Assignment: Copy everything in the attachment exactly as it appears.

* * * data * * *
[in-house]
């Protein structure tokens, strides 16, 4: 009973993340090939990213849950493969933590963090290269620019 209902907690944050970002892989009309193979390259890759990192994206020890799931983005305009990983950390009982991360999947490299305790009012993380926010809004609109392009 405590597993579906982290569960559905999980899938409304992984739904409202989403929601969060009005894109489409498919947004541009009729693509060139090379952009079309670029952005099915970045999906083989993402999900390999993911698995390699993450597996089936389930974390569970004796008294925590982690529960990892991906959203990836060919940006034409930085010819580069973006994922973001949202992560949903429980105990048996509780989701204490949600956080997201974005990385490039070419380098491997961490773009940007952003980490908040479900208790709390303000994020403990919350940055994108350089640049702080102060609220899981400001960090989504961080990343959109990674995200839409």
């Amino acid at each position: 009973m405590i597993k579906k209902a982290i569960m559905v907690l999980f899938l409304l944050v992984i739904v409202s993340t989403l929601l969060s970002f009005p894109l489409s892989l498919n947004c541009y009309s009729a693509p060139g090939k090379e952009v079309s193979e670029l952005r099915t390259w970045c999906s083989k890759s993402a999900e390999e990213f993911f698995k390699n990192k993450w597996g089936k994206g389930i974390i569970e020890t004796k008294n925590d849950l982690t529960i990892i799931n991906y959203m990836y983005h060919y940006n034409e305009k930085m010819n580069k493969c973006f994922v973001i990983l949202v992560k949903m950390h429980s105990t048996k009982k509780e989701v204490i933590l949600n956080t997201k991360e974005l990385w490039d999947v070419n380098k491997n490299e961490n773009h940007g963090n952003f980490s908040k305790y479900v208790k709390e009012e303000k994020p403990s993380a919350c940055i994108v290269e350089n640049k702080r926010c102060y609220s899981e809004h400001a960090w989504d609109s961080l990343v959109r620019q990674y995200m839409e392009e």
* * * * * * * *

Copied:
[in-house]
């Protein structure tokens, strides 16, 4: 009973993340090939990213849950493969933590963090290269620019 209902907690944050970002892989009309193979390259890759990192994206020890799931983005305009990983950390009982991360999947490299305790009012993380926010809004609109392009 405590597993579906982290569960559905999980899938409304992984739904409202989403929601969060009005894109489409498919947004541009009729693509060139090379952009079309670029952005099915970045999906083989993402999900390999993911698995390699993450597996089936389930974390569970004796008294925590982690529960990892991906959203990836060919940006034409930085010819580069973006994922973001949202992560949903429980105990048996509780989701204490949600956080997201974005990385490039070419380098491997961490773009940007952003980490908040479900208790709390303000994020403990919350940055994108350089640049702080102060609220899981400001960090989504961080990343959109990674995200839409």
């Amino acid at each position: 009973m405590i597993k579906k209902a982290i569960m559905v907690l999980f899938l409304l944050v992984i739904v409202s993340t989403l929601l969060s970002f009005p894109l489409s892989l498919n947004c541009y009309s009729a693509p060139g090939k090379e952009v079309s193979e670029l952005r099915t390259w970045c999906s083989k890759s993402a999900e390999e990213f993911f698995k390699n990192k993450w597996g089936k994206g389930i974390i569970e020890t004796k008294n925590d849950l982690t529960i990892i799931n991906y959203m990836y983005h060919y940006n034409e305009k930085m010819n580069k493969c973006f994922v973001i990983l949202v992560k949903m950390h429980s105990t048996k009982k509780e989701v204490i933590l949600n956080t997201k991360e974005l990385w490039d999947v070419n380098k491997n490299e961490n773009h940007g963090n952003f980490s908040k305790y479900v208790k709390e009012e303000k994020p403990s993380a919350c940055i994108v290269e350089n640049k702080r926010c102060y609220s899981e809004h400001a960090w989504d609109s961080l990343v959109r620019q990674y995200m839409e392009e």